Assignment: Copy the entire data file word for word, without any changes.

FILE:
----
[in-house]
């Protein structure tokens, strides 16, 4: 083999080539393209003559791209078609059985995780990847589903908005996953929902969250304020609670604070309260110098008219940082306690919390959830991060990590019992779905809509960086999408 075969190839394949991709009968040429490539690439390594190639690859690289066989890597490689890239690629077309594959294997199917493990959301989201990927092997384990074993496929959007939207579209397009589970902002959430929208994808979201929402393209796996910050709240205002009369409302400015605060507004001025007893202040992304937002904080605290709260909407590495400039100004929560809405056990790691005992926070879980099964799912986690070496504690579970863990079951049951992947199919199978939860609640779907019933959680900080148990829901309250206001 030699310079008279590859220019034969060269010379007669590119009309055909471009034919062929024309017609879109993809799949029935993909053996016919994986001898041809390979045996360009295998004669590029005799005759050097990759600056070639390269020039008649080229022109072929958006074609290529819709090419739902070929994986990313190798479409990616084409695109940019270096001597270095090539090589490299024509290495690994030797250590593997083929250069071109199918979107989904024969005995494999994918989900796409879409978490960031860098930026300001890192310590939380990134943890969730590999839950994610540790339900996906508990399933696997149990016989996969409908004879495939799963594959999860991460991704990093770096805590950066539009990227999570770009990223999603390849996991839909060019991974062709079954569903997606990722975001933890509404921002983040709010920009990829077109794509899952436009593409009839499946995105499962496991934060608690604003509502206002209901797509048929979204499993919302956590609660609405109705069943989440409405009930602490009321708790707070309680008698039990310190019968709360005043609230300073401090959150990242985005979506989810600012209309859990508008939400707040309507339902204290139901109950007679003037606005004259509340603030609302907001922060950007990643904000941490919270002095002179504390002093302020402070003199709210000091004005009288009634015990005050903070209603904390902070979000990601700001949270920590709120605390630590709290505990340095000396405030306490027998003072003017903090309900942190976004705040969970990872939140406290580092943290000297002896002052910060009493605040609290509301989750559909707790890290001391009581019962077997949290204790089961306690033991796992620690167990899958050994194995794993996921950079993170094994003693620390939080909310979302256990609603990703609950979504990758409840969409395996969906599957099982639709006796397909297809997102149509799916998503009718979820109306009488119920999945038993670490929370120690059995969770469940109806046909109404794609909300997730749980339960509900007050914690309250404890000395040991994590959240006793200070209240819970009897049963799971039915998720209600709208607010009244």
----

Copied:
[in-house]
């Protein structure tokens, strides 16, 4: 083999080539393209003559791209078609059985995780990847589903908005996953929902969250304020609670604070309260110098008219940082306690919390959830991060990590019992779905809509960086999408 075969190839394949991709009968040429490539690439390594190639690859690289066989890597490689890239690629077309594959294997199917493990959301989201990927092997384990074993496929959007939207579209397009589970902002959430929208994808979201929402393209796996910050709240205002009369409302400015605060507004001025007893202040992304937002904080605290709260909407590495400039100004929560809405056990790691005992926070879980099964799912986690070496504690579970863990079951049951992947199919199978939860609640779907019933959680900080148990829901309250206001 030699310079008279590859220019034969060269010379007669590119009309055909471009034919062929024309017609879109993809799949029935993909053996016919994986001898041809390979045996360009295998004669590029005799005759050097990759600056070639390269020039008649080229022109072929958006074609290529819709090419739902070929994986990313190798479409990616084409695109940019270096001597270095090539090589490299024509290495690994030797250590593997083929250069071109199918979107989904024969005995494999994918989900796409879409978490960031860098930026300001890192310590939380990134943890969730590999839950994610540790339900996906508990399933696997149990016989996969409908004879495939799963594959999860991460991704990093770096805590950066539009990227999570770009990223999603390849996991839909060019991974062709079954569903997606990722975001933890509404921002983040709010920009990829077109794509899952436009593409009839499946995105499962496991934060608690604003509502206002209901797509048929979204499993919302956590609660609405109705069943989440409405009930602490009321708790707070309680008698039990310190019968709360005043609230300073401090959150990242985005979506989810600012209309859990508008939400707040309507339902204290139901109950007679003037606005004259509340603030609302907001922060950007990643904000941490919270002095002179504390002093302020402070003199709210000091004005009288009634015990005050903070209603904390902070979000990601700001949270920590709120605390630590709290505990340095000396405030306490027998003072003017903090309900942190976004705040969970990872939140406290580092943290000297002896002052910060009493605040609290509301989750559909707790890290001391009581019962077997949290204790089961306690033991796992620690167990899958050994194995794993996921950079993170094994003693620390939080909310979302256990609603990703609950979504990758409840969409395996969906599957099982639709006796397909297809997102149509799916998503009718979820109306009488119920999945038993670490929370120690059995969770469940109806046909109404794609909300997730749980339960509900007050914690309250404890000395040991994590959240006793200070209240819970009897049963799971039915998720209600709208607010009244």